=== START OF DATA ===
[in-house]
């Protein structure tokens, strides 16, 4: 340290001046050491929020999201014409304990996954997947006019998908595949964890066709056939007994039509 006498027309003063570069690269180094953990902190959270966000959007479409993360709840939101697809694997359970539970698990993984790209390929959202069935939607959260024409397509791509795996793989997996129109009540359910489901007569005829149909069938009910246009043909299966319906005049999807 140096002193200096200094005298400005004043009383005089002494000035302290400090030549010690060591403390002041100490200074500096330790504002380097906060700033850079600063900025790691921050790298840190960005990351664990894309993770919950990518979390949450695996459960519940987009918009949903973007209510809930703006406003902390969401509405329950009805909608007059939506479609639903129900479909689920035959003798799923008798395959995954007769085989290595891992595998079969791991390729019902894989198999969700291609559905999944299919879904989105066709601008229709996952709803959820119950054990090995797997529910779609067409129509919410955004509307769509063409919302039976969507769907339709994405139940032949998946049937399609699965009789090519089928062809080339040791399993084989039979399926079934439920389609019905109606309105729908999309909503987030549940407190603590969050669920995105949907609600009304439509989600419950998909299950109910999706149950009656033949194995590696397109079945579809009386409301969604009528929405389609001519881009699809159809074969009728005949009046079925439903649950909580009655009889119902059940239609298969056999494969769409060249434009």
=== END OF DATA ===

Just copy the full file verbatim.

[in-house]
């Protein structure tokens, strides 16, 4: 340290001046050491929020999201014409304990996954997947006019998908595949964890066709056939007994039509 006498027309003063570069690269180094953990902190959270966000959007479409993360709840939101697809694997359970539970698990993984790209390929959202069935939607959260024409397509791509795996793989997996129109009540359910489901007569005829149909069938009910246009043909299966319906005049999807 140096002193200096200094005298400005004043009383005089002494000035302290400090030549010690060591403390002041100490200074500096330790504002380097906060700033850079600063900025790691921050790298840190960005990351664990894309993770919950990518979390949450695996459960519940987009918009949903973007209510809930703006406003902390969401509405329950009805909608007059939506479609639903129900479909689920035959003798799923008798395959995954007769085989290595891992595998079969791991390729019902894989198999969700291609559905999944299919879904989105066709601008229709996952709803959820119950054990090995797997529910779609067409129509919410955004509307769509063409919302039976969507769907339709994405139940032949998946049937399609699965009789090519089928062809080339040791399993084989039979399926079934439920389609019905109606309105729908999309909503987030549940407190603590969050669920995105949907609600009304439509989600419950998909299950109910999706149950009656033949194995590696397109079945579809009386409301969604009528929405389609001519881009699809159809074969009728005949009046079925439903649950909580009655009889119902059940239609298969056999494969769409060249434009």